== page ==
Those words, spoken by a white teen living in a seemingly perfect suburb — the kind where friends hang out at Waffle House after rehearsing for the school production of Cabaret, and then head home for dinner with their nice, liberal parents, and their wannabe gourmet chef sibling — could really be lifted directly from any average high school movie. (In Mean Girls parlance, Simon and his friends lie somewhere along the intersection between Preps and Sexually Active Band Geeks — mildly popular, cool enough not to care, but still wearing clothes purchased by, or under the supervision of a parent.)
But that universality is exactly what makes this particular tale groundbreaking: Simon is just like you. His experience as a gay teen struggling to come out to his friends and family is one that has finally been normalised enough to become fodder for a mass-appeal teen coming-of-age movie.
Adapted from Becky Albertalli’s 2015 YA best-seller, Simon vs. the Homo Sapiens Agenda, the movie's action takes place during Simon's final year in high school, the last few months of feeling like everyone knows your name, not to mention that one weird thing you did when you were 11. It's a time of change — exciting, but also scary. This, Simon explains, is partly why he's been so reluctant to come out. He's known he's gay for a while now (since his first sexy dream about Daniel Radcliffe in Harry Potter, in fact, ensuring the audience knows that this is a firmly millennial tale), but wants to hold on to those last moments of normalcy and childhood for a while longer.
Still, the opportunity for him to connect to another arises when one student (codename "Blue") posts an anonymous confession on the school's gossip blog (think Whisper meets Crazy Days and Nights) about the difficulties of being gay and closeted. Rather than jumping on the bandwagon hell-bent on discovering the kid's identity, Simon creates his own fake Gmail address (codename "Jacques,"as in Jacques A Dit, the French equivalent of Simon Says) and reaches out. A pen-pal romance is born, but things get complicated when someone threatens to out Simon on that same platform.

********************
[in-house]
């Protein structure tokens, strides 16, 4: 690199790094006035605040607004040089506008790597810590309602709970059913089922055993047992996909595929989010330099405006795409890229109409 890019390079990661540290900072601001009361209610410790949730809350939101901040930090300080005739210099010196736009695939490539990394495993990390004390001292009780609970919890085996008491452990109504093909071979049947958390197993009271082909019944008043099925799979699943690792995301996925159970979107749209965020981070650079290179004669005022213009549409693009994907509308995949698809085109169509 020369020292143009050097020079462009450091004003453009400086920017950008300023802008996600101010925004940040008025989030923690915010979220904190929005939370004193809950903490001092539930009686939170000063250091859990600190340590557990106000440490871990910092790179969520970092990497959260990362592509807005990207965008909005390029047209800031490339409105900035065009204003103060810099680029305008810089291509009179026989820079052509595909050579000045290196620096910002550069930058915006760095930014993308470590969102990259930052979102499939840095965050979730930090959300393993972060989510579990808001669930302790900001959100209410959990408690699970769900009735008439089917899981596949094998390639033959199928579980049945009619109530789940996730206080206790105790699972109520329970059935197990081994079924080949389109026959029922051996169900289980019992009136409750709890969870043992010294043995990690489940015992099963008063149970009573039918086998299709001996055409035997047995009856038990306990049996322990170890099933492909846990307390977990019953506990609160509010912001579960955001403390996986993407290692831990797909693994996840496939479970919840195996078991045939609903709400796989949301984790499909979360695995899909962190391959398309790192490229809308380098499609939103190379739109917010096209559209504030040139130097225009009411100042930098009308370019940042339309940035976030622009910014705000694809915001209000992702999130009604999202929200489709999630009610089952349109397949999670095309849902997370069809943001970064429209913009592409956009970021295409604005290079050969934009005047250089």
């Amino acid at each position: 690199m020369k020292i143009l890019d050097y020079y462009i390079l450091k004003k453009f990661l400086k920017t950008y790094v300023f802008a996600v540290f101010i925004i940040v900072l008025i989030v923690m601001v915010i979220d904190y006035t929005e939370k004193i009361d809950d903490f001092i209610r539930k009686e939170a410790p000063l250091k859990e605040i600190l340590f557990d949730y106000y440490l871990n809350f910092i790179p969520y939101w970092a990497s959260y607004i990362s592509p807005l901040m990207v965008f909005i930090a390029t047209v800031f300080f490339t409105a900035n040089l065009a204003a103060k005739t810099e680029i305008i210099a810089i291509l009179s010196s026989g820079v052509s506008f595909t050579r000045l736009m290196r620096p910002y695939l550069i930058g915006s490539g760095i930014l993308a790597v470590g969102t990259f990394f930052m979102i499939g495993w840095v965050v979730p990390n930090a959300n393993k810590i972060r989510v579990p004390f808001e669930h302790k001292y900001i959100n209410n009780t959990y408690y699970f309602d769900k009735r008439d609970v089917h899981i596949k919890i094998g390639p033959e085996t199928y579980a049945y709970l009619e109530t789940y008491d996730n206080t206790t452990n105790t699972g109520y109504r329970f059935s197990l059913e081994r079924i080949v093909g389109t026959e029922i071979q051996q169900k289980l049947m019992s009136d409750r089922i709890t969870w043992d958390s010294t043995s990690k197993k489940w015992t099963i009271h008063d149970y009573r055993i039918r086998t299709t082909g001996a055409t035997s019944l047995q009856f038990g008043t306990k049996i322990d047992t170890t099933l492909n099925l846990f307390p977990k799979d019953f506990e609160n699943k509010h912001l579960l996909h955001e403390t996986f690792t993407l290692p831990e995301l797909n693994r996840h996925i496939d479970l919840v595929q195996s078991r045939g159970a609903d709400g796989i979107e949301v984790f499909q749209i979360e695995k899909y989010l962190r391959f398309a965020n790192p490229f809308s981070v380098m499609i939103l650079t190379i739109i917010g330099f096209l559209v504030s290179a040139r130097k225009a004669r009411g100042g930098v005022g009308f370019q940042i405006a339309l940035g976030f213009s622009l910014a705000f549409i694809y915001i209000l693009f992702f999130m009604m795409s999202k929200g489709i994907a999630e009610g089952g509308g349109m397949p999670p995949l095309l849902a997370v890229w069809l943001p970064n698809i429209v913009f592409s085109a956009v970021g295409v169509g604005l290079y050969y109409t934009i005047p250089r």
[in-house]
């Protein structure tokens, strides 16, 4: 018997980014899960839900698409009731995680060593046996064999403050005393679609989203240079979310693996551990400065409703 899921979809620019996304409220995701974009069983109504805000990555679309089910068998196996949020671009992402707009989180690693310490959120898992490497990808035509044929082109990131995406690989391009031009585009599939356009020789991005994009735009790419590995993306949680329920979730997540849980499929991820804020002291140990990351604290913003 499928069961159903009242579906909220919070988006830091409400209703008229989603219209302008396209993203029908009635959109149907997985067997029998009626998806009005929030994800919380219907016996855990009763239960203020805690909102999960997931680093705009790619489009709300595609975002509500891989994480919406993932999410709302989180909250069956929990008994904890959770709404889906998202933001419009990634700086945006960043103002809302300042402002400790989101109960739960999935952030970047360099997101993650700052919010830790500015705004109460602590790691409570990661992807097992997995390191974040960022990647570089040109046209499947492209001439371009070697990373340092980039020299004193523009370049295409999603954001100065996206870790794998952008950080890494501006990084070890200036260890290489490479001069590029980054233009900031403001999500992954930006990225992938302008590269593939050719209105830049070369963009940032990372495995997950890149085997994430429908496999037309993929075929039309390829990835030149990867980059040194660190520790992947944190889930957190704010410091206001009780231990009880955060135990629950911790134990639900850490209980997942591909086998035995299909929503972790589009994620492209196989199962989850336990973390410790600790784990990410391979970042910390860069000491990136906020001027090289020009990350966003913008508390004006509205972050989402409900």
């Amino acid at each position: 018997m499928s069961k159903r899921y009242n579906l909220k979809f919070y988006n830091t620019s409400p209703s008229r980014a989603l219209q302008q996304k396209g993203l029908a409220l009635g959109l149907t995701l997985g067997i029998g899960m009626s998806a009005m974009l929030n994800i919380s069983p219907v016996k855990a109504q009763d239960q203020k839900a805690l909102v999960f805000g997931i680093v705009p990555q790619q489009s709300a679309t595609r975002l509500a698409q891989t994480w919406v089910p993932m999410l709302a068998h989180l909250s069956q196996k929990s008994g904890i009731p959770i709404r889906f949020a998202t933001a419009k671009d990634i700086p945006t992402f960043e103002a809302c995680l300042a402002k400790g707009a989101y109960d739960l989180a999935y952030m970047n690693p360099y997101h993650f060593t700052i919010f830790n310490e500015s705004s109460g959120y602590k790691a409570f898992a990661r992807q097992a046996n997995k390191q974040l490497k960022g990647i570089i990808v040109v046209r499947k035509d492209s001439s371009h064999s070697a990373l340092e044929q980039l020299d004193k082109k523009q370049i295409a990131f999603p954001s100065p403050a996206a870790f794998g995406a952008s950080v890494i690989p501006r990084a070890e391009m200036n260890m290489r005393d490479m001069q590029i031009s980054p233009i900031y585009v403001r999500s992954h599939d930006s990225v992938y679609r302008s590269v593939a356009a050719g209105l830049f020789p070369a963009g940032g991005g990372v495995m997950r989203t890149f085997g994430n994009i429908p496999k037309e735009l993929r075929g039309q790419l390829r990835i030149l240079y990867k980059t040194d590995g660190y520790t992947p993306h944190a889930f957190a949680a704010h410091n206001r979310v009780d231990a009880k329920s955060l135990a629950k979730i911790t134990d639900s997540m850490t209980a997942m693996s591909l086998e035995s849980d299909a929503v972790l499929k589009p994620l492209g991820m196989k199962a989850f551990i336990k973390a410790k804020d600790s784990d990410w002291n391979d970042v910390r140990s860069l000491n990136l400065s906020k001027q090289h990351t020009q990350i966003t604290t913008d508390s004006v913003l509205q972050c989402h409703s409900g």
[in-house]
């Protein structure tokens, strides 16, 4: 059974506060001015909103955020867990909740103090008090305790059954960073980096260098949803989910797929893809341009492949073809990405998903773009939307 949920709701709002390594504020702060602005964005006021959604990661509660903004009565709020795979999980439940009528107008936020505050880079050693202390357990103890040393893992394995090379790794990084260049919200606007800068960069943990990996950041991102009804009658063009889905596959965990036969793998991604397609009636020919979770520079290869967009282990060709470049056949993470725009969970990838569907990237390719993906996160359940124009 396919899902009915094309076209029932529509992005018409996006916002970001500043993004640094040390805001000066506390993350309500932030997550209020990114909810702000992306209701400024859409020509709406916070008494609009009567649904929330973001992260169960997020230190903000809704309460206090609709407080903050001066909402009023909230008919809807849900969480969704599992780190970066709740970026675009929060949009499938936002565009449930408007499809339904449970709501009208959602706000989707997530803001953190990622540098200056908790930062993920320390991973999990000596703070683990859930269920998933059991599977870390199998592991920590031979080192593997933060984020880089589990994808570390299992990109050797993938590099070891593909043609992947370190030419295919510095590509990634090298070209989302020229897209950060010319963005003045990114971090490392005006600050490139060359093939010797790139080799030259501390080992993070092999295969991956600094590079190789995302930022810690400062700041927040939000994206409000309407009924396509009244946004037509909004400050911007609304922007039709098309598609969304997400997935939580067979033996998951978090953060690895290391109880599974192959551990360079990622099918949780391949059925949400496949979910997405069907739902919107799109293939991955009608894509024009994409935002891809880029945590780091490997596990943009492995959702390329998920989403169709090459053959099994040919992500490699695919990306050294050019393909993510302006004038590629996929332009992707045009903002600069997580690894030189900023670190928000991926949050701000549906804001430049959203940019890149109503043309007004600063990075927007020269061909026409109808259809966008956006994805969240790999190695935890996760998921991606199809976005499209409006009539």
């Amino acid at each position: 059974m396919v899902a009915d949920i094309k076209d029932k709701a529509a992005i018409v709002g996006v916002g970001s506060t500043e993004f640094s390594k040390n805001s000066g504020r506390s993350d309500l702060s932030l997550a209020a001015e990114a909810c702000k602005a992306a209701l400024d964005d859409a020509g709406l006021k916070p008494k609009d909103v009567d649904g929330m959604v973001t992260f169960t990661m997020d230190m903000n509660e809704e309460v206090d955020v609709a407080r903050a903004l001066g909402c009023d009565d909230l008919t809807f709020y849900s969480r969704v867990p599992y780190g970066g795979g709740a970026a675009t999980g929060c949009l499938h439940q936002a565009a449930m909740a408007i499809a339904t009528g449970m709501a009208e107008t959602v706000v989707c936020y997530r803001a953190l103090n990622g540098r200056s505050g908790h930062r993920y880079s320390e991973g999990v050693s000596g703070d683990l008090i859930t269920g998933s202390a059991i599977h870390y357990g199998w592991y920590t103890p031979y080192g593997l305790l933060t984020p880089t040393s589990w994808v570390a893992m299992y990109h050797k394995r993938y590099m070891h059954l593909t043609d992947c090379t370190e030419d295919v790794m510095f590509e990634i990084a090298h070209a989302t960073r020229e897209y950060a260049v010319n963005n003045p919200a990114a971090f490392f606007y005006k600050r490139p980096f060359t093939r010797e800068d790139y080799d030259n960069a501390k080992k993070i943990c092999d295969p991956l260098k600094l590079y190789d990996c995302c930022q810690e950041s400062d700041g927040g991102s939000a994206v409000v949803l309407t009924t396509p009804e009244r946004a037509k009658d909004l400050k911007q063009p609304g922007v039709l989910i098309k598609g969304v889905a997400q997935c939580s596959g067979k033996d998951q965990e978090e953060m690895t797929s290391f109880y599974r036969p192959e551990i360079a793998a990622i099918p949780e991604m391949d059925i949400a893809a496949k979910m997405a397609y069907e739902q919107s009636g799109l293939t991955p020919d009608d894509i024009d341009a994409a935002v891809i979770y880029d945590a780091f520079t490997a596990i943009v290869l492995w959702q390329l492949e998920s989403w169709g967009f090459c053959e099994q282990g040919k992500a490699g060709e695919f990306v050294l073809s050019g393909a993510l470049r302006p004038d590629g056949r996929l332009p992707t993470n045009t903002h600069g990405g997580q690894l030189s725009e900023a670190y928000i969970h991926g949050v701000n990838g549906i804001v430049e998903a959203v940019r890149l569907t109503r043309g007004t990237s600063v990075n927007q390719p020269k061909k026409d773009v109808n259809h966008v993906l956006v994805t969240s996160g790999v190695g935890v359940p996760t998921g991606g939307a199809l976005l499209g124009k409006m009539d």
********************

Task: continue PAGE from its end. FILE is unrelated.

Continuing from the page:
In many ways, Love, Simon feels like the natural follow up to 2017's Netflix hit, 13 Reasons Why. First, because breakout star Katherine Langford stars as Simon's best friend Leah, who feels like what Hannah Baker could have become if she'd been accepted rather than cast out. Miles Heizer, who played Alex on 13 Reasons Why, also makes an appearance, as the long-suffering pianist accompanying his classmates' terrible rendition of "Wilkommen." And, much like the latter, Love, Simon reflects on the way teenagers communicate with each other when their parents aren't watching, and the potential consequences of such interactions.
Berlanti, who got his start writing for Dawson's Creek, and has created and produced some of the best teen dramas of the last two decades (Everwood, Arrow, Supergirl, The Flash, and Riverdale, to name a few), clearly knows his niche. Robinson (Everything, Everything; Jurassic World) is perfectly cast as the handsome — in a non-threatening kind of way — average boy. Nothing about his appearance or demeanour notes him as outwardly gay, which helps dispel flamboyant stereotypes: gay men come in all shapes and sizes. Jennifer Garner and Josh Duhamel are the best looking super-parents that he deserves, and manage to make the perfect home life narrative endearing rather than sappy. (Garner's end speech will no doubt get compared to Michael Stuhlbarg's tear-jerker from Call Me By Your Name, which is both apt, and deeply unfair.)
Still, the movie isn't perfect: the sheer number of 2017-specific cultural references will almost definitely date Love, Simon in the future. What's more, Simon's idea of the relatable teenage experience ("We do everything friends do: we drink way too much iced coffee while gorging on carbs") smacks of immense privilege. The casting of three actors of colour (Alexandra Shipp, Jorge Lendeborg Jr., and Keiynan Lonsdale) in major roles is noteworthy and refreshing, but the post-racial upper middle class community depicted in the film makes for a missed opportunity to take a more intersectional approach. And without minimising the pain and psychological toll of concealing one's true self, the reality is that Simon faces relatively low stakes: his family will undoubtedly accept him for who he is, as will his friends.
But Love, Simon's greatest triumph is that it manages to highlight the small ways in which even the most accepting and open-minded among us can make coming out difficult, even in 2018. It's in the small, almost absent-minded put-downs, like when Jack (Duhamel), the same man who sweetly — if ineffectively — wants to commemorate his love for his wife with a romantic slideshow, casually calls the Bachelor's behaviour "clearly gay." It's a happy coincidence that the film will be released in cinemas only weeks after the reboot of Queer Eye hit Netflix to wide acclaim. That show also features a man hesitating about how to come out to his stepmum, worried that to do so would change their relationship. It's easy to assume that these issues are a thing of the past, especially in more liberal circles, and a difficult balancing act to nail: dramatise things too much, and you risk de-normalising gay teenagers; make things too easy, and you minimise the significance of coming out.
Love, Simon toes the line, and the end result is well worth watching.
Catch Love, Simon in the cinema on 6th April.